of law that: (1) Luecke held Wallace's executive rights in the 303-acre tract when he executed the lease to Tex-Lee; (2) Luecke owed Wallace "a duty to obtain for her every benefit ... Luecke obtained for himself or his wholly owned and controlled Corporation, Tex-Lee"; (3) Wallace was entitled to "her share of the additional royalty ... over $50.00 per acre received by" Luecke and Tex-Lee; and (4) Wallace was entitled to reasonable attorney's fees.

Luecke and Tex-Lee appeal, complaining that: (1) the trial court misconstrued the reservation in the 1984 deed and, therefore, erred in granting Wallace's motions for partial summary judgment; (2) the trial court denied Luecke and Tex-Lee due process of law by filing findings of fact concerning issues of liability following the bench trial when the court had already determined liability as a matter of law by partial summary judgment; (3) the trial court erred by awarding exemplary damages when there was no evidence to support an award of exemplary damages. Luecke and Tex-Lee also challenge the factual and legal sufficiency of the evidence supporting the amount of punitive damages awarded Wallace. Finally they contend that the trial court's award of attorney's fees is excessive.

DISCUSSION
Summary Judgment

In their first two points of error, Luecke and Tex-Lee challenge the trial court's partial summary judgments. We review the trial court's summary judgment de novo. In performing our review we must determine whether Wallace met her burden of showing that no genuine issue of material fact exists and that she is entitled to judgment as a matter of law. We will accept as true all evidence favorable to Luecke and Tex-Lee, and indulge every reasonable inference and resolve every doubt in their favor. See Nixon v. Mr. Property Management Co., 690 S.W.2d 546, 548-49 (Tex.1985). The partial summary judgments construing Wallace's reservation in the 1984 deed are based on uncontroverted facts and present only questions of law. We must, therefore, determine whether the trial court correctly concluded that the reservation is unambiguous and reached a proper legal conclusion as to its content. See Myers v. Gulf Coast Minerals Management Corp., 361 S.W.2d 193, 196 (Tex.1962); Asset Restructuring Fund, L.P. v. Liberty Nat'l Bank, 886 S.W.2d 548, 550 (Tex.App.--Austin 1994, writ denied).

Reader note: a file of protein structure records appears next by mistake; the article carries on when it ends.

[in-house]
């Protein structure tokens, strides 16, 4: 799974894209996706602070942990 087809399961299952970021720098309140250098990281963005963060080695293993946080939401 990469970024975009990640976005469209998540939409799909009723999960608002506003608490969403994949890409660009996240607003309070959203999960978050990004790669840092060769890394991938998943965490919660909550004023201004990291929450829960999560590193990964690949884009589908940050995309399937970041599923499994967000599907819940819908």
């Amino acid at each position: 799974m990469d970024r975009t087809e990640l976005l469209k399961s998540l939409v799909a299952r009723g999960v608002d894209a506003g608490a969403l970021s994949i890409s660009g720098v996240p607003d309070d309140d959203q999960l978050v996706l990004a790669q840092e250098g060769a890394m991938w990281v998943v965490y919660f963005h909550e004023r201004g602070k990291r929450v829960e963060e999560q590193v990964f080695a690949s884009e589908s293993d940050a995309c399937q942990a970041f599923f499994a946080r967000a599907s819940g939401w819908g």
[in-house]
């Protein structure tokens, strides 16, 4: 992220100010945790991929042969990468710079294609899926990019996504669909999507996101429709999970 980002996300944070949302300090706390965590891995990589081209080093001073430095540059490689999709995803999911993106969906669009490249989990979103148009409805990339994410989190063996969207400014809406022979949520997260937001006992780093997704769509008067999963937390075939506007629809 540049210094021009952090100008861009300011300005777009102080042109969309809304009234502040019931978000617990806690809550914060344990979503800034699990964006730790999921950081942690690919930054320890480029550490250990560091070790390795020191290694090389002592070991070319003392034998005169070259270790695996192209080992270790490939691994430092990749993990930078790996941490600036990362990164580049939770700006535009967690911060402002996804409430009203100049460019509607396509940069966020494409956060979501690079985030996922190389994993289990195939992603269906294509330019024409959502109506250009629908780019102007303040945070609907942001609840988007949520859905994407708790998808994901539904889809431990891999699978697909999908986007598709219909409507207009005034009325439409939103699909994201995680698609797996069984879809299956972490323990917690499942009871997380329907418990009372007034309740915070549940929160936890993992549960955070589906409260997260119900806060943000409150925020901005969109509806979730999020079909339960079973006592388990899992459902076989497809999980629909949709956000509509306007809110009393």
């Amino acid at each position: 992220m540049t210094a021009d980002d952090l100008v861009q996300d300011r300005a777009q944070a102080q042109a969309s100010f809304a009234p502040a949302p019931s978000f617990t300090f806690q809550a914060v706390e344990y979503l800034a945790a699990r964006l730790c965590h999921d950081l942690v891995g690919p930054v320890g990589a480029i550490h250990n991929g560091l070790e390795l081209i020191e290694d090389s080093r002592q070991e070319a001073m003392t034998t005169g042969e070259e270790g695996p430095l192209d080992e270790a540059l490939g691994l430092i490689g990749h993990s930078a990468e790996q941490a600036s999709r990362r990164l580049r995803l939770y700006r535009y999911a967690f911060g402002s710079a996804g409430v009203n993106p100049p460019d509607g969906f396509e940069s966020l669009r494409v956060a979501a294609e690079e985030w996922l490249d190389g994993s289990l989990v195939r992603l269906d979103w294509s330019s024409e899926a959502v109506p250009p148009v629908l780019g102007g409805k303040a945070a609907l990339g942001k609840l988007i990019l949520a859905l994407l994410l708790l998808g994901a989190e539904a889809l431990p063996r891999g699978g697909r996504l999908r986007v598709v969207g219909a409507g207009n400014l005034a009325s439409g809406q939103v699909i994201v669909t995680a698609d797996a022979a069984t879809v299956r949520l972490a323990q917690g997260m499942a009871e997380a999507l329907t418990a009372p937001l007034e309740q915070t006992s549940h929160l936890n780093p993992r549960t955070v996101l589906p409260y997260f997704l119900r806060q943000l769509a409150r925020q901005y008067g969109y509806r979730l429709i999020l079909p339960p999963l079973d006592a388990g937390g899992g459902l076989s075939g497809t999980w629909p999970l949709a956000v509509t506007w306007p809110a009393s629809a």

Reservation Unambiguous and Does Not Violate Rule Against Perpetuities.

Luecke and Tex-Lee contend the trial court erred in granting Wallace's partial summary judgments because her reservation in the 1984 deed is either ambiguous or, in the alternative, void because it violates the rule against perpetuities. In making their arguments, Luecke and Tex-Lee focus on what they call "awkward language" in the reservation.

The language of the reservation reads as follows:

There is hereby reserved unto Grantor [Wallace], her heirs and assigns, an undivided one-half ( 1/2) non-participating interest in any and all oil, gas and mineral royalties reserved by Grantee [Durrenberger], his heirs and assigns at any time in the future and which may be payable to Grantee, his heirs and assigns under any future lease of the property, and there is hereby reserved unto Grantor her heirs and assigns an undivided one-half interest in any bonus money exceeding $50.00 per (Emphasis added.)

acre received by Grantee, his heirs and assigns for the lease of the property.

Specifically, Luecke and Tex-Lee contend that the clause emphasized above renders the reservation ambiguous or void. First, they argue that this language makes Wallace's interest in the 303 acres contingent upon Durrenberger reserving some interest in the tract when he conveyed it to Luecke. Because Durrenberger made no such reservation when he sold the 303 acres to Luecke, they contend that Wallace has no further interest in the property. Wallace's interest is not, however, contingent upon a reservation by Durrenberger. The reservation in the 1984 deed states that Wallace has a royalty interest in any royalties reserved by Durrenberger, his heirs and assigns. The word "assigns" includes those individuals who take property "either immediately or remotely from or under the assignor, whether by conveyance, devise, descent, or act of law." Black's Law Dictionary 119 (6th ed.1990) (emphasis added). Because Durrenberger conveyed the 303-acre tract to Luecke, Luecke is an assign of Durrenberger. Id; see also Barstow v. State, 742 S.W.2d 495, 499-500 (Tex.App.--Austin 1987, writ denied) (construing the word "assigns" to include those who take real property by grant); Neeley v. Intercity Management Corp., 623 S.W.2d 942, 951 (Tex.App.--Houston [1st Dist.] 1981, no writ) ("The word 'assign' is tantamount to the word 'grant', which is an operative word of conveyance."). Although Tex-Lee did not acquire its interest in the 303-acre tract directly from Durrenberger, it did acquire it through Luecke and therefore it is also an assign of Durrenberger. Id...